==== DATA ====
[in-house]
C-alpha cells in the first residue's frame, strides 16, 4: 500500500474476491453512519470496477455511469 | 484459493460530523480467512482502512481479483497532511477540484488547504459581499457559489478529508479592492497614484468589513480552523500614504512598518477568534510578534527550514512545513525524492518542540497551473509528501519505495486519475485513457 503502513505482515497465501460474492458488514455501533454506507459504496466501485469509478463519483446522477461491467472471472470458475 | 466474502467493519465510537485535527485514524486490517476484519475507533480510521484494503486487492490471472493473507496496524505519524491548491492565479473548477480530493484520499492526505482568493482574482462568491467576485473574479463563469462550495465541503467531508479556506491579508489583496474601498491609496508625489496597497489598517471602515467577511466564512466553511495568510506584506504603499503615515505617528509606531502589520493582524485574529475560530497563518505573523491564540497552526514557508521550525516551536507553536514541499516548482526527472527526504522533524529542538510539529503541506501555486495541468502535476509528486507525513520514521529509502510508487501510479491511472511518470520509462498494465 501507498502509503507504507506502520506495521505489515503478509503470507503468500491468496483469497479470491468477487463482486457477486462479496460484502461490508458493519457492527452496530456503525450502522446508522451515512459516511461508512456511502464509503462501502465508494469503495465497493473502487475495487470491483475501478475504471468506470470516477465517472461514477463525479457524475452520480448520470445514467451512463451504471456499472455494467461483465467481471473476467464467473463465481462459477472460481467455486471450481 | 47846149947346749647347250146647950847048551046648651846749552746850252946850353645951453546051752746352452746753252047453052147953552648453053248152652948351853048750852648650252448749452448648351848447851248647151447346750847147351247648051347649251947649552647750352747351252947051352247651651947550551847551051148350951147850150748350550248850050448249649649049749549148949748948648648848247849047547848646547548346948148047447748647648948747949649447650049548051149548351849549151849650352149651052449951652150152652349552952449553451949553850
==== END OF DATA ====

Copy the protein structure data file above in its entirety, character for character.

[in-house]
C-alpha cells in the first residue's frame, strides 16, 4: 500500500474476491453512519470496477455511469 | 484459493460530523480467512482502512481479483497532511477540484488547504459581499457559489478529508479592492497614484468589513480552523500614504512598518477568534510578534527550514512545513525524492518542540497551473509528501519505495486519475485513457 503502513505482515497465501460474492458488514455501533454506507459504496466501485469509478463519483446522477461491467472471472470458475 | 466474502467493519465510537485535527485514524486490517476484519475507533480510521484494503486487492490471472493473507496496524505519524491548491492565479473548477480530493484520499492526505482568493482574482462568491467576485473574479463563469462550495465541503467531508479556506491579508489583496474601498491609496508625489496597497489598517471602515467577511466564512466553511495568510506584506504603499503615515505617528509606531502589520493582524485574529475560530497563518505573523491564540497552526514557508521550525516551536507553536514541499516548482526527472527526504522533524529542538510539529503541506501555486495541468502535476509528486507525513520514521529509502510508487501510479491511472511518470520509462498494465 501507498502509503507504507506502520506495521505489515503478509503470507503468500491468496483469497479470491468477487463482486457477486462479496460484502461490508458493519457492527452496530456503525450502522446508522451515512459516511461508512456511502464509503462501502465508494469503495465497493473502487475495487470491483475501478475504471468506470470516477465517472461514477463525479457524475452520480448520470445514467451512463451504471456499472455494467461483465467481471473476467464467473463465481462459477472460481467455486471450481 | 47846149947346749647347250146647950847048551046648651846749552746850252946850353645951453546051752746352452746753252047453052147953552648453053248152652948351853048750852648650252448749452448648351848447851248647151447346750847147351247648051347649251947649552647750352747351252947051352247651651947550551847551051148350951147850150748350550248850050448249649649049749549148949748948648648848247849047547848646547548346948148047447748647648948747949649447650049548051149548351849549151849650352149651052449951652150152652349552952449553451949553850